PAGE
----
S Korea passes bill limiting Softbank-backed ride-hailing service Tada

FILE PHOTO - SoftBank Corp. placard is prepared during a ceremony to mark the company's debut on the Tokyo Stock Exchange in Tokyo, Japan, December 19, 2018. REUTERS/Issei Kato/File Photo

South Korea‘s parliament on late Friday passed a controversial bill to limit ridehailing service Tada, dealing a blow to a company that has been a smash hit since its launch in late 2018 but faced a backlash from taxi drivers angry over new mobility services.

South Korea‘s National Assembly passed a revised passenger transport service act requiring rental vans with 11 to 15 seats for tour purposes to be used for at least six hours and that they be rented or returned at airports or seaports.

A current law bars rental car services from offering drivers, with the exception of vans with 11 to 15 seats – which are provided by Tada.

South Korea restricts ridehailing to only licensed taxis and bans the use of private cars for the purpose. Tada has been exploiting a rule that allows the rental of chauffer-driven 11-seaters to operate its ridehailing services, drawing fierce opposition from the taxi lobby and regulators.

The passage of the bill comes after Tada was cleared of transport law violations in court in mid-February. Prosecutors had sought one-year jail terms for executives of Tada and its parent firm Socar, arguing Tada was a de facto unlicensed taxi service.

Following the passage of the bill, Lee Jae-woong, an entrepreneur and head of Tada‘s parent company, said on Facebook he would halt Tada‘s services and apologised to users, while asking who would dare to challenge and nurture innovative startups in the country.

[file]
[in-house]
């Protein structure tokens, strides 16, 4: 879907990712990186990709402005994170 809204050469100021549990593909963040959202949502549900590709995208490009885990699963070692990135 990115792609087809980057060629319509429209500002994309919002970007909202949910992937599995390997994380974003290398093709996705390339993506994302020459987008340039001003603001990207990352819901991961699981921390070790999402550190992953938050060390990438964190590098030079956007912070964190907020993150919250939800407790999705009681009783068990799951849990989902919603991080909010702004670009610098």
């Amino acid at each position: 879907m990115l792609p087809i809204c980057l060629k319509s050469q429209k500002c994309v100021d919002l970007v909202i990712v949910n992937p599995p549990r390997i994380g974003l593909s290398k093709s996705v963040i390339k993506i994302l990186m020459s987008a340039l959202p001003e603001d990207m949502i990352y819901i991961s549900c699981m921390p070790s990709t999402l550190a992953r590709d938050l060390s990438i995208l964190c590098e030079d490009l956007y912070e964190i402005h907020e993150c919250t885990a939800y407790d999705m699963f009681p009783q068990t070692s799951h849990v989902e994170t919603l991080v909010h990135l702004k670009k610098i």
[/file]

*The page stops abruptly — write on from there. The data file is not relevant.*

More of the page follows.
The revised law is set to take effect 18 months after it is proclaimed.

Tada, launched in October 2018, has won 1.7 million users as it capitalised on growing demand and the funding muscle of its Japanese backer SoftBank Group Corp.

Reuters

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Singapore Reporter/s

In Singapore, we are looking to double our reporting team by this year-end to comprehensively cover the fast-moving world of funded startups and VC, PE & M&A deals. We want reporters who can tell our readers what is really happening in these sectors and why it matters to markets, companies and consumers. The ability to write precisely and urgently is crucial for these roles. Ideal candidates must have to ability to work in a collaborative, dynamic, and fast-changing environment. We want our new hires to be digitally savvy and ready to experiment with new forms of storytelling. Most importantly, we are looking for hard-hitting reporters who work well in a team. Collaboration and collegiality are a must.

Following vacancies can be applied for (only in Singapore).

Following vacancies can be applied for (only in Singapore).   

  • A reporter to track companies/startups that have raised private capital, and have the potential to become unicorns. SEA currently has over 40 companies with a valuation of over $100 million and under $1 billion.
  • A reporter who can get behind the scenes and reveal how funding rounds are put together, or why they’ve failed to materialise. She/he in this role will largely focus on long-format stories. 
  • A journalist to track special situations funds, distressed debt and private credit (from the PE angle) across Asia.